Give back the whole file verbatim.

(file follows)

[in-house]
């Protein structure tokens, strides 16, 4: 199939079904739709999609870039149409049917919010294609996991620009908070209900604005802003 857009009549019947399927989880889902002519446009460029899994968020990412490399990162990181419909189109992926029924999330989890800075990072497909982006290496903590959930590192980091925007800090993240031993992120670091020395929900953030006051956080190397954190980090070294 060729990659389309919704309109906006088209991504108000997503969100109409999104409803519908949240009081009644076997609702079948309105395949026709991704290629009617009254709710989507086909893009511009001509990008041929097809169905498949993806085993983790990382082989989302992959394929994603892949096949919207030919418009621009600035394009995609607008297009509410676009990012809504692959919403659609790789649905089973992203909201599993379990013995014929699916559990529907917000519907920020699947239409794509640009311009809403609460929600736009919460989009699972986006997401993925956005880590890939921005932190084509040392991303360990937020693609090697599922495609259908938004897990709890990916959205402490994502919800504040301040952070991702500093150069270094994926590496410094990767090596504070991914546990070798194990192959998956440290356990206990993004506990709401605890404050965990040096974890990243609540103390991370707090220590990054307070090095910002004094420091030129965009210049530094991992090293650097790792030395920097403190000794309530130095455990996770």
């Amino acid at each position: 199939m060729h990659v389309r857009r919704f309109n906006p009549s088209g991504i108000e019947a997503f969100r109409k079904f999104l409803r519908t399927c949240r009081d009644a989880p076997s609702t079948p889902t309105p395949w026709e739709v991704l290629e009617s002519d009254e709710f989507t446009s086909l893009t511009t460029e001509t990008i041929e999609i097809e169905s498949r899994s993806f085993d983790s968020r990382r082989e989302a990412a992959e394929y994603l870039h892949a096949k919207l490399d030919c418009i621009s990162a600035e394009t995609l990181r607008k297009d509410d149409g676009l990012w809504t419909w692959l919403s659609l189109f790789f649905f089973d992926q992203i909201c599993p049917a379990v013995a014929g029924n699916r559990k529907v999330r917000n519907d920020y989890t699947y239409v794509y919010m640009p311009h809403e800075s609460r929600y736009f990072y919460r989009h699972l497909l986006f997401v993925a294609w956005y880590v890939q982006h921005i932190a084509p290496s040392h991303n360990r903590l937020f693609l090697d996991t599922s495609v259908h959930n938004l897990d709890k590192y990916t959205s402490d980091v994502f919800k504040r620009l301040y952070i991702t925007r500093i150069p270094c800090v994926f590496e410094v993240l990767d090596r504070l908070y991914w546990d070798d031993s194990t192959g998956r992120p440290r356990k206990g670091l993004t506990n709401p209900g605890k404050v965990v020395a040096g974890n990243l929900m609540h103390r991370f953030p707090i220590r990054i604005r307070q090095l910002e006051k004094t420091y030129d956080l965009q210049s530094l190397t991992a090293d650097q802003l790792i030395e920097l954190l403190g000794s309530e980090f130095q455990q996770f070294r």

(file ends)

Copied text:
[in-house]
């Protein structure tokens, strides 16, 4: 199939079904739709999609870039149409049917919010294609996991620009908070209900604005802003 857009009549019947399927989880889902002519446009460029899994968020990412490399990162990181419909189109992926029924999330989890800075990072497909982006290496903590959930590192980091925007800090993240031993992120670091020395929900953030006051956080190397954190980090070294 060729990659389309919704309109906006088209991504108000997503969100109409999104409803519908949240009081009644076997609702079948309105395949026709991704290629009617009254709710989507086909893009511009001509990008041929097809169905498949993806085993983790990382082989989302992959394929994603892949096949919207030919418009621009600035394009995609607008297009509410676009990012809504692959919403659609790789649905089973992203909201599993379990013995014929699916559990529907917000519907920020699947239409794509640009311009809403609460929600736009919460989009699972986006997401993925956005880590890939921005932190084509040392991303360990937020693609090697599922495609259908938004897990709890990916959205402490994502919800504040301040952070991702500093150069270094994926590496410094990767090596504070991914546990070798194990192959998956440290356990206990993004506990709401605890404050965990040096974890990243609540103390991370707090220590990054307070090095910002004094420091030129965009210049530094991992090293650097790792030395920097403190000794309530130095455990996770």
């Amino acid at each position: 199939m060729h990659v389309r857009r919704f309109n906006p009549s088209g991504i108000e019947a997503f969100r109409k079904f999104l409803r519908t399927c949240r009081d009644a989880p076997s609702t079948p889902t309105p395949w026709e739709v991704l290629e009617s002519d009254e709710f989507t446009s086909l893009t511009t460029e001509t990008i041929e999609i097809e169905s498949r899994s993806f085993d983790s968020r990382r082989e989302a990412a992959e394929y994603l870039h892949a096949k919207l490399d030919c418009i621009s990162a600035e394009t995609l990181r607008k297009d509410d149409g676009l990012w809504t419909w692959l919403s659609l189109f790789f649905f089973d992926q992203i909201c599993p049917a379990v013995a014929g029924n699916r559990k529907v999330r917000n519907d920020y989890t699947y239409v794509y919010m640009p311009h809403e800075s609460r929600y736009f990072y919460r989009h699972l497909l986006f997401v993925a294609w956005y880590v890939q982006h921005i932190a084509p290496s040392h991303n360990r903590l937020f693609l090697d996991t599922s495609v259908h959930n938004l897990d709890k590192y990916t959205s402490d980091v994502f919800k504040r620009l301040y952070i991702t925007r500093i150069p270094c800090v994926f590496e410094v993240l990767d090596r504070l908070y991914w546990d070798d031993s194990t192959g998956r992120p440290r356990k206990g670091l993004t506990n709401p209900g605890k404050v965990v020395a040096g974890n990243l929900m609540h103390r991370f953030p707090i220590r990054i604005r307070q090095l910002e006051k004094t420091y030129d956080l965009q210049s530094l190397t991992a090293d650097q802003l790792i030395e920097l954190l403190g000794s309530e980090f130095q455990q996770f070294r």